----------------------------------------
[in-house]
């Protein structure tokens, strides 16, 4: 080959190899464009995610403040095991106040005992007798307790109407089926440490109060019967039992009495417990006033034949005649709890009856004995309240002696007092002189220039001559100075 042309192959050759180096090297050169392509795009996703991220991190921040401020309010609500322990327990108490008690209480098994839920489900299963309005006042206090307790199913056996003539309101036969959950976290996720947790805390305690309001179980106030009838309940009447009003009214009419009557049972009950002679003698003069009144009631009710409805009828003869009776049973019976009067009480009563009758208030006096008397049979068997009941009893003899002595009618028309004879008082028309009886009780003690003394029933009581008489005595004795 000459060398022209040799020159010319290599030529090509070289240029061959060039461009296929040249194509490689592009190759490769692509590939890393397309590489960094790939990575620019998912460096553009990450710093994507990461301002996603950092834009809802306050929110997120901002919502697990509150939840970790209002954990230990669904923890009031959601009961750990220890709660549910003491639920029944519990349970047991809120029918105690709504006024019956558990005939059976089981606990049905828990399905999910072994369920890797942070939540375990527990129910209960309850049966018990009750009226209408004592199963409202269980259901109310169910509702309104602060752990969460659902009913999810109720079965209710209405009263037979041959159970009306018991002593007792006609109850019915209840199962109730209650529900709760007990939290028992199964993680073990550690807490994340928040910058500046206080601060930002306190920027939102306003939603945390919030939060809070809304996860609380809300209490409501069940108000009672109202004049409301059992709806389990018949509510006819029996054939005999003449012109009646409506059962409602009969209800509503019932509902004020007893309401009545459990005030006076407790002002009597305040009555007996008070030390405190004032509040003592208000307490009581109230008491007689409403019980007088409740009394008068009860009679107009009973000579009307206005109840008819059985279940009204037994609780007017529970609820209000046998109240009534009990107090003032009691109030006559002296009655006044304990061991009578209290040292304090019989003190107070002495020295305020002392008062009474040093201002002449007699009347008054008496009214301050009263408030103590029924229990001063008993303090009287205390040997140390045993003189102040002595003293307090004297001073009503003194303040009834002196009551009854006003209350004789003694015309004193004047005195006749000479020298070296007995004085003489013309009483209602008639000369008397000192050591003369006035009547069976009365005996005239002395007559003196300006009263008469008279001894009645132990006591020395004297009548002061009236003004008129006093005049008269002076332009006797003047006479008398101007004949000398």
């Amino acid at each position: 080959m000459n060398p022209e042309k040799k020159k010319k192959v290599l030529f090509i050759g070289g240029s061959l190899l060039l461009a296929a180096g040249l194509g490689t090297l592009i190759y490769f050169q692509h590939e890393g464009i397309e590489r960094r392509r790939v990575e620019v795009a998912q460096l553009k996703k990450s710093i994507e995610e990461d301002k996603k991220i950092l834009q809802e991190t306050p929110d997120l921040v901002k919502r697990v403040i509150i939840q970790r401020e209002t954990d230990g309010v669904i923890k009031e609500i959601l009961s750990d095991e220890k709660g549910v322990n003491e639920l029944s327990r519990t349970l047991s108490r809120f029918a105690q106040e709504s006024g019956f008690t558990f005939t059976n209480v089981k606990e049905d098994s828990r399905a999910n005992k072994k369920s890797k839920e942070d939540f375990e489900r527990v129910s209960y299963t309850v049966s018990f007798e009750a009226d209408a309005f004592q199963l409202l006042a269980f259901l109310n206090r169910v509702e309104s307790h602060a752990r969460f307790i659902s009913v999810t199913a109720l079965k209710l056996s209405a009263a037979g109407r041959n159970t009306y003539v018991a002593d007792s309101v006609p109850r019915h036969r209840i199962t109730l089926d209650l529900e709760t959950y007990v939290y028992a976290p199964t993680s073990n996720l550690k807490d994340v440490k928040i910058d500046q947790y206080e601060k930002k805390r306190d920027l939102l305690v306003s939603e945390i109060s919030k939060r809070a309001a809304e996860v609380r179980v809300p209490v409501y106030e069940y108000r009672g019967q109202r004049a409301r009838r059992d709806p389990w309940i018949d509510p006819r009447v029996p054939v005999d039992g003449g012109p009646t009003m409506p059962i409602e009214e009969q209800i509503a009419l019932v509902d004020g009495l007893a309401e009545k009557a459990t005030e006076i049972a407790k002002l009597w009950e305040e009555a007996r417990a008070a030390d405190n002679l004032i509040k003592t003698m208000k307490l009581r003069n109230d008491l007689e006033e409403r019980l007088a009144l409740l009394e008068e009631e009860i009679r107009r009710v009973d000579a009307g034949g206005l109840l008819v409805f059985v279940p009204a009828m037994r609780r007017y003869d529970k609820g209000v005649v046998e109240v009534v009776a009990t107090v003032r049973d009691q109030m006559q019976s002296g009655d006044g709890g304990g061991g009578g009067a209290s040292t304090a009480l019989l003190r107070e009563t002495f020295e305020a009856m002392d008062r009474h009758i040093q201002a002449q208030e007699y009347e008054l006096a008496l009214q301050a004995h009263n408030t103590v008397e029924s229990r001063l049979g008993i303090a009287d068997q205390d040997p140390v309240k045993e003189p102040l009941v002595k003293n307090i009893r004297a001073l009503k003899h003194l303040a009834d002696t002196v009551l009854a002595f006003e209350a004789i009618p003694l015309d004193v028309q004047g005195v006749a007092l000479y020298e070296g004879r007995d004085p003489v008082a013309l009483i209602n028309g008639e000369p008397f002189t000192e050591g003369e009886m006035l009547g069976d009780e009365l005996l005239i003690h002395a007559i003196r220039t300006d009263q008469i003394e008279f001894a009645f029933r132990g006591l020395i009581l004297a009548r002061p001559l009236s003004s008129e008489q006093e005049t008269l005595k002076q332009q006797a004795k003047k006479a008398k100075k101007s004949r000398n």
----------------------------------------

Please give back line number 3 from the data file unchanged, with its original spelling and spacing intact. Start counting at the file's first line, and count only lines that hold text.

């Amino acid at each position: 080959m000459n060398p022209e042309k040799k020159k010319k192959v290599l030529f090509i050759g070289g240029s061959l190899l060039l461009a296929a180096g040249l194509g490689t090297l592009i190759y490769f050169q692509h590939e890393g464009i397309e590489r960094r392509r790939v990575e620019v795009a998912q460096l553009k996703k990450s710093i994507e995610e990461d301002k996603k991220i950092l834009q809802e991190t306050p929110d997120l921040v901002k919502r697990v403040i509150i939840q970790r401020e209002t954990d230990g309010v669904i923890k009031e609500i959601l009961s750990d095991e220890k709660g549910v322990n003491e639920l029944s327990r519990t349970l047991s108490r809120f029918a105690q106040e709504s006024g019956f008690t558990f005939t059976n209480v089981k606990e049905d098994s828990r399905a999910n005992k072994k369920s890797k839920e942070d939540f375990e489900r527990v129910s209960y299963t309850v049966s018990f007798e009750a009226d209408a309005f004592q199963l409202l006042a269980f259901l109310n206090r169910v509702e309104s307790h602060a752990r969460f307790i659902s009913v999810t199913a109720l079965k209710l056996s209405a009263a037979g109407r041959n159970t009306y003539v018991a002593d007792s309101v006609p109850r019915h036969r209840i199962t109730l089926d209650l529900e709760t959950y007990v939290y028992a976290p199964t993680s073990n996720l550690k807490d994340v440490k928040i910058d500046q947790y206080e601060k930002k805390r306190d920027l939102l305690v306003s939603e945390i109060s919030k939060r809070a309001a809304e996860v609380r179980v809300p209490v409501y106030e069940y108000r009672g019967q109202r004049a409301r009838r059992d709806p389990w309940i018949d509510p006819r009447v029996p054939v005999d039992g003449g012109p009646t009003m409506p059962i409602e009214e009969q209800i509503a009419l019932v509902d004020g009495l007893a309401e009545k009557a459990t005030e006076i049972a407790k002002l009597w009950e305040e009555a007996r417990a008070a030390d405190n002679l004032i509040k003592t003698m208000k307490l009581r003069n109230d008491l007689e006033e409403r019980l007088a009144l409740l009394e008068e009631e009860i009679r107009r009710v009973d000579a009307g034949g206005l109840l008819v409805f059985v279940p009204a009828m037994r609780r007017y003869d529970k609820g209000v005649v046998e109240v009534v009776a009990t107090v003032r049973d009691q109030m006559q019976s002296g009655d006044g709890g304990g061991g009578g009067a209290s040292t304090a009480l019989l003190r107070e009563t002495f020295e305020a009856m002392d008062r009474h009758i040093q201002a002449q208030e007699y009347e008054l006096a008496l009214q301050a004995h009263n408030t103590v008397e029924s229990r001063l049979g008993i303090a009287d068997q205390d040997p140390v309240k045993e003189p102040l009941v002595k003293n307090i009893r004297a001073l009503k003899h003194l303040a009834d002696t002196v009551l009854a002595f006003e209350a004789i009618p003694l015309d004193v028309q004047g005195v006749a007092l000479y020298e070296g004879r007995d004085p003489v008082a013309l009483i209602n028309g008639e000369p008397f002189t000192e050591g003369e009886m006035l009547g069976d009780e009365l005996l005239i003690h002395a007559i003196r220039t300006d009263q008469i003394e008279f001894a009645f029933r132990g006591l020395i009581l004297a009548r002061p001559l009236s003004s008129e008489q006093e005049t008269l005595k002076q332009q006797a004795k003047k006479a008398k100075k101007s004949r000398n």